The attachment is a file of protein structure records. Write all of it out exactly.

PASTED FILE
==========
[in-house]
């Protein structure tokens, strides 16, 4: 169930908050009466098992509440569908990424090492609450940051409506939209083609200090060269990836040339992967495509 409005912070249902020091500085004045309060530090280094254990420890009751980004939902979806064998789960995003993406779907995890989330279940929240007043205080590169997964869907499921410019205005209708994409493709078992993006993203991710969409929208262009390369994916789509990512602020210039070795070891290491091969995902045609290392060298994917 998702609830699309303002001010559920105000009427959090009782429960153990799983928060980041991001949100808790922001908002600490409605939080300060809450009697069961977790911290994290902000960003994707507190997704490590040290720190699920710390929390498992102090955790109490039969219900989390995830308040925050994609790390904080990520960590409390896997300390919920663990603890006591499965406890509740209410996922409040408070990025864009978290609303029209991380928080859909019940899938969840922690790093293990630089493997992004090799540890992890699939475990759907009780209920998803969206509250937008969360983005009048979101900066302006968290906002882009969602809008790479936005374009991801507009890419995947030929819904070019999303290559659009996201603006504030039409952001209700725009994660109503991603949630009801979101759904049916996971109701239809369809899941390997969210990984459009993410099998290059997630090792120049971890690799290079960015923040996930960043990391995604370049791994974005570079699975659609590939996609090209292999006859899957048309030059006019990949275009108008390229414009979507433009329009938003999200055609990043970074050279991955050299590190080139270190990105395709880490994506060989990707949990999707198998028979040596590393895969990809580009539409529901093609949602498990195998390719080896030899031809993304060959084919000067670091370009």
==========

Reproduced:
[in-house]
């Protein structure tokens, strides 16, 4: 169930908050009466098992509440569908990424090492609450940051409506939209083609200090060269990836040339992967495509 409005912070249902020091500085004045309060530090280094254990420890009751980004939902979806064998789960995003993406779907995890989330279940929240007043205080590169997964869907499921410019205005209708994409493709078992993006993203991710969409929208262009390369994916789509990512602020210039070795070891290491091969995902045609290392060298994917 998702609830699309303002001010559920105000009427959090009782429960153990799983928060980041991001949100808790922001908002600490409605939080300060809450009697069961977790911290994290902000960003994707507190997704490590040290720190699920710390929390498992102090955790109490039969219900989390995830308040925050994609790390904080990520960590409390896997300390919920663990603890006591499965406890509740209410996922409040408070990025864009978290609303029209991380928080859909019940899938969840922690790093293990630089493997992004090799540890992890699939475990759907009780209920998803969206509250937008969360983005009048979101900066302006968290906002882009969602809008790479936005374009991801507009890419995947030929819904070019999303290559659009996201603006504030039409952001209700725009994660109503991603949630009801979101759904049916996971109701239809369809899941390997969210990984459009993410099998290059997630090792120049971890690799290079960015923040996930960043990391995604370049791994974005570079699975659609590939996609090209292999006859899957048309030059006019990949275009108008390229414009979507433009329009938003999200055609990043970074050279991955050299590190080139270190990105395709880490994506060989990707949990999707198998028979040596590393895969990809580009539409529901093609949602498990195998390719080896030899031809993304060959084919000067670091370009």